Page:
After spending a few weeks in the European and Ural regions of Russia, we are ready for Siberia and start to map our route. It takes us roughly from Yekaterinburg to Irkutsk – where we will arrange our Mongolian visa. The trip totals up to about 3500 kilometers. Yikes! And that’s just if you’re following the Siberian highway, not something we’re prone to do. We like to take regional roads instead of highways and want to visit a couple cities and sites along the way as well. The Lonely Planet states that driving more than 300 kilometers per day is exhausting and virtually impossible in Russia. Considering our time frame, there’s no other option than to prove that statement wrong.
Because, if you hadn’t realized it, Russia is big.
Of course we knew Russia is big, just look at the map. We sure did before we left. And starting our adventure, we knew we were going to cover a lot of kilometers. It just hadn’t become a reality yet before entering Siberia. The first ‘big leg’ in Russia was St. Petersburg to Moscow, a measly 700 kilometers. We took three nights to cover the distance. After entering Siberia and venturing east, we are really coming to understand how enormous the distances are that we’ll cover. Case in point: today we crossed two time zones in one day of traveling!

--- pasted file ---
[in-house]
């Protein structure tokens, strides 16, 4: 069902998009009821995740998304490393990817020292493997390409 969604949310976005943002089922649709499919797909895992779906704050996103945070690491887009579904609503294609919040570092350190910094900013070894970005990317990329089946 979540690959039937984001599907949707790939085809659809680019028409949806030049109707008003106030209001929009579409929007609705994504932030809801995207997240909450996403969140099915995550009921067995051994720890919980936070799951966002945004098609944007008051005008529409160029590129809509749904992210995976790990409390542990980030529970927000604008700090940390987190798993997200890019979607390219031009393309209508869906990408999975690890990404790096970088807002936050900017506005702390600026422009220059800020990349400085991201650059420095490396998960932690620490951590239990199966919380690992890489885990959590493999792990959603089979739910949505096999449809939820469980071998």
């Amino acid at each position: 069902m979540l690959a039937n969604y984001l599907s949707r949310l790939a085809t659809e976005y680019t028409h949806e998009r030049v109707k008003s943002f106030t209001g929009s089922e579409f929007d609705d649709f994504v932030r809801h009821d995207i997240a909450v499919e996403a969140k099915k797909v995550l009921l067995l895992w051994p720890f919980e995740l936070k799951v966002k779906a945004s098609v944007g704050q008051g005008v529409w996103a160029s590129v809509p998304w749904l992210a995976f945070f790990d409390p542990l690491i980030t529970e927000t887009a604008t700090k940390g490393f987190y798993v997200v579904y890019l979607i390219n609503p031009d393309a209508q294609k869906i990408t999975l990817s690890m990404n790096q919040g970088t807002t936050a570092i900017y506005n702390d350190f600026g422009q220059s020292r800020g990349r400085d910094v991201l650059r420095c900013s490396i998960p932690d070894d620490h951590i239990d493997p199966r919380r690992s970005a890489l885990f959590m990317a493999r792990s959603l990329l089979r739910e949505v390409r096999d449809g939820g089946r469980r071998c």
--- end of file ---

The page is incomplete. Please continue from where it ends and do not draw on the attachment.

It’s not that we’ve never crossed a time zone, but only by crossing a border or getting out of a plane. Driving through multiple timezones got us a bit confused. We found ourselves discussing our estimated arrival time and not understanding how we lost so much time. We found out because one phone automatically switches timezones and the other one doesn’t – wait, what time is it again? Maybe there should be a marker on the side of the road when crossing into a new timezone. Russia sure has plenty of Europe-Asia border signs, just add a couple clocks and we’re good to go.
One positive take away of driving through timezones: no jetlag yet.